LTC Dave Grossman, The First Sheepdog

If you have no capacity for violence then you are a healthy productive citizen: a sheep. If you have a capacity for violence and no empathy for your fellow citizens, then you have defined an aggressive sociopath–a wolf. But what if you have a capacity for violence, and a deep love for your fellow citizens? Then you are a sheepdog, a warrior, someone who is walking the hero’s path. Someone who can walk into the heart of darkness, into the universal human phobia, and walk out unscathed.

LTC Dave Grossman, US Army (Ret.), in the essay “Sheep, Wolves, and Sheepdogs,” from the book On Combat: The Psychology and Physiology of Deadly Conflict in War and in Peace (2004).

In any discussion of everyday carry, of being prepared for contingencies (actual contingencies, not the doomsday fantasies of survivalists), and law enforcement, David Grossman casts a long shadow. Grossman, a retired US Army Ranger, professor at the United States Military Academy (West Point), and psychologist, first coined this analogy in his 2004 book On Combat. (As an aside, On Combat and its predecessor, On Killing: The Psychological Cost of Learning to Kill in War and Society are brilliant books, and worth reading.) This article talks about how Grossman came up with his theory of what I will call the sheepdog mindset.

Grossman’s work in On Killing and On Combat came as a reaction to the work of Brigadier General S.L.A. “Slam” Marshall, who claimed to have studied the ratio of fire of combat soldiers in a work entitled Men Against Fire (Marshall’s truthfulness in this study and others has been questioned by many historians and combat veterans, including journalist and retired Colonel David Hackworth, who said Marshall “never let the truth get in the way of a good story”). Marshall asserted that 75% of combat soldiers failed to shoot at the enemy while taking fire.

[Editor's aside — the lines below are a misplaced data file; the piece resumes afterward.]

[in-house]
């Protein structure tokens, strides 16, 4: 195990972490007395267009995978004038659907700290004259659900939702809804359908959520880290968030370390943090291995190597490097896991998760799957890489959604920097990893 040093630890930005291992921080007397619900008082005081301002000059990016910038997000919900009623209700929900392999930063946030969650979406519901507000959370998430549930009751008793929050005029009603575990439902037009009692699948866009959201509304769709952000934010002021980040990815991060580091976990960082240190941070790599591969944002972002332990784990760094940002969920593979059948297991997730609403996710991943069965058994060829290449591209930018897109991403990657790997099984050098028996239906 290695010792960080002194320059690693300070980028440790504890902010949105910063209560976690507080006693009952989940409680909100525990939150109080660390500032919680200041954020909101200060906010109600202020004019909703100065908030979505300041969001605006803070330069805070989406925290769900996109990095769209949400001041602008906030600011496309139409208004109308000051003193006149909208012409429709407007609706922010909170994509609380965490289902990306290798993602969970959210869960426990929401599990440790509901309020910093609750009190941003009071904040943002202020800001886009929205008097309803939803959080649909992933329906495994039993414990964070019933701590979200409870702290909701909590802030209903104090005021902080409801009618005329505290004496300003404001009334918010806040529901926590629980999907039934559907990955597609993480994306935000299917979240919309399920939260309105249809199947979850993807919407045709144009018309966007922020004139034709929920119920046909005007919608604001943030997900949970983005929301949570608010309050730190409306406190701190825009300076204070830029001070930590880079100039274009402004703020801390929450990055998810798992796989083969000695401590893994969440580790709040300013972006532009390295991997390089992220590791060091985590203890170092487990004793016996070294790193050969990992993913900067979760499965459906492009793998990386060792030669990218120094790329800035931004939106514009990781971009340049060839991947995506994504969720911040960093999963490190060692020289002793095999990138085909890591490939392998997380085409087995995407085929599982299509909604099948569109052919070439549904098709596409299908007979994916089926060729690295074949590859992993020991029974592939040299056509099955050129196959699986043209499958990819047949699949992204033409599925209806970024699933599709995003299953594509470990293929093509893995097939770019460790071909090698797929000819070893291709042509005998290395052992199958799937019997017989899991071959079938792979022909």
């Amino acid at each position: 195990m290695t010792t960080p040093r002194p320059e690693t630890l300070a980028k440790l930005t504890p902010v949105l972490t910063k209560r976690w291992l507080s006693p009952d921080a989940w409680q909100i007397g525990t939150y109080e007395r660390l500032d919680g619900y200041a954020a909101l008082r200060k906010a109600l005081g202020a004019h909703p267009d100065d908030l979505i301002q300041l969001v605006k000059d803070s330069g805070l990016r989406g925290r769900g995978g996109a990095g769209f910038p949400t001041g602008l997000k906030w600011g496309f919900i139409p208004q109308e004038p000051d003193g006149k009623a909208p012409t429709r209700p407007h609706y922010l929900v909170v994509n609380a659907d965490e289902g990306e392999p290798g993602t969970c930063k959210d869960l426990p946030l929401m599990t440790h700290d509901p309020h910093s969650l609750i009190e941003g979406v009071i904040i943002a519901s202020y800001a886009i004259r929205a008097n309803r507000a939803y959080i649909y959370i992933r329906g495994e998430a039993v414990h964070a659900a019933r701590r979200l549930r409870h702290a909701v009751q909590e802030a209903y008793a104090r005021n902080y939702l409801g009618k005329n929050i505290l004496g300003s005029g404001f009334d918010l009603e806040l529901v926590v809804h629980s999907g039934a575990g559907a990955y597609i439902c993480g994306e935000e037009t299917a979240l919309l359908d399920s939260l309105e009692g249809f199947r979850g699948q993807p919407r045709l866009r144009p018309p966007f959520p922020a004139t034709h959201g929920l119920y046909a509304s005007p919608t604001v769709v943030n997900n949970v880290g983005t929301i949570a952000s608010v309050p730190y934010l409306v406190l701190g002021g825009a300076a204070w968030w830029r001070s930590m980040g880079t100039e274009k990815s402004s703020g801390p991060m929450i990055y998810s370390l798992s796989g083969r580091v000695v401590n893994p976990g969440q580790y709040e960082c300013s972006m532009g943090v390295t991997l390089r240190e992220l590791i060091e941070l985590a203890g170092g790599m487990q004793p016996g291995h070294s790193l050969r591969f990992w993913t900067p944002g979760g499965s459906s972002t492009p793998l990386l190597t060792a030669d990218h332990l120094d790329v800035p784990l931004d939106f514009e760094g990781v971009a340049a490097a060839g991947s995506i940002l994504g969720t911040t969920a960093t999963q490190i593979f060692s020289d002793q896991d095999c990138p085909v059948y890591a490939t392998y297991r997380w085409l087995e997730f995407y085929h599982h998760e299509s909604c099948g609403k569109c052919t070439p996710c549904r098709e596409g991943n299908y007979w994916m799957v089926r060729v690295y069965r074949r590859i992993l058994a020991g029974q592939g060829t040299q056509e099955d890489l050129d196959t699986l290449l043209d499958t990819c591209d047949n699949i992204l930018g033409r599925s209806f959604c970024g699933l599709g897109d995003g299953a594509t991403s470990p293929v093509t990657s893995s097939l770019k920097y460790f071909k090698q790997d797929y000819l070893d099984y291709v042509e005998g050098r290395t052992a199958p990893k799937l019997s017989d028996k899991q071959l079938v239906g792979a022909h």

Later historians debunked Marshall’s claim (PDF), arguing that he never did the underlying research he claimed to have done. Grossman did not address the allegation but instead looked at what was the sort of mental preparation required to get a soldier, Marine, law enforcement officer, or citizen to defend the lives of others in a crisis.

Grossman’s work has been remarkably influential. The film American Sniper references Grossman’s sheepdog essay, as does the popular blog The Art of Manliness. In perhaps a sea change of popular opinion since the police shootings in Ferguson and elsewhere, Grossman’s work has come under fire and been impliedly accused of supporting racism.

Regardless of the logic of attacking Grossman for actions he had no control over, his essay in On Combat represented a change in how many first responders and civilians thought. Grossman’s essay about sheep, wolves, and sheepdogs started a discussion about tactical equipment, about what it meant to get ready for the day, and the danger of complacency (which Grossman describes as denial).

Denial kills you twice. It kills you once, at your moment of truth when you are not physically prepared: You didn’t bring your gun; you didn’t train. Your only defense was wishful thinking. Hope is not a strategy. Denial kills you a second time because even if you do physically survive, you are psychologically shattered by fear, helplessness, horror and shame at your moment of truth.

Grossman, Sheep, Wolves, and Sheepdogs

Too often people engage in “all or nothing” thinking about public figures and argue that, because someone’s legacy is tied up in bad actors or bad actions, then all of that person’s efforts are invalid. Grossman opened the door to the discussion of what does it mean to be ready for an emergency. For those with the training, either as first responders, service members, trained and motivated civilians, or veterans, Grossman was creating a call to action to be ready to do good, in both mindset and equipment.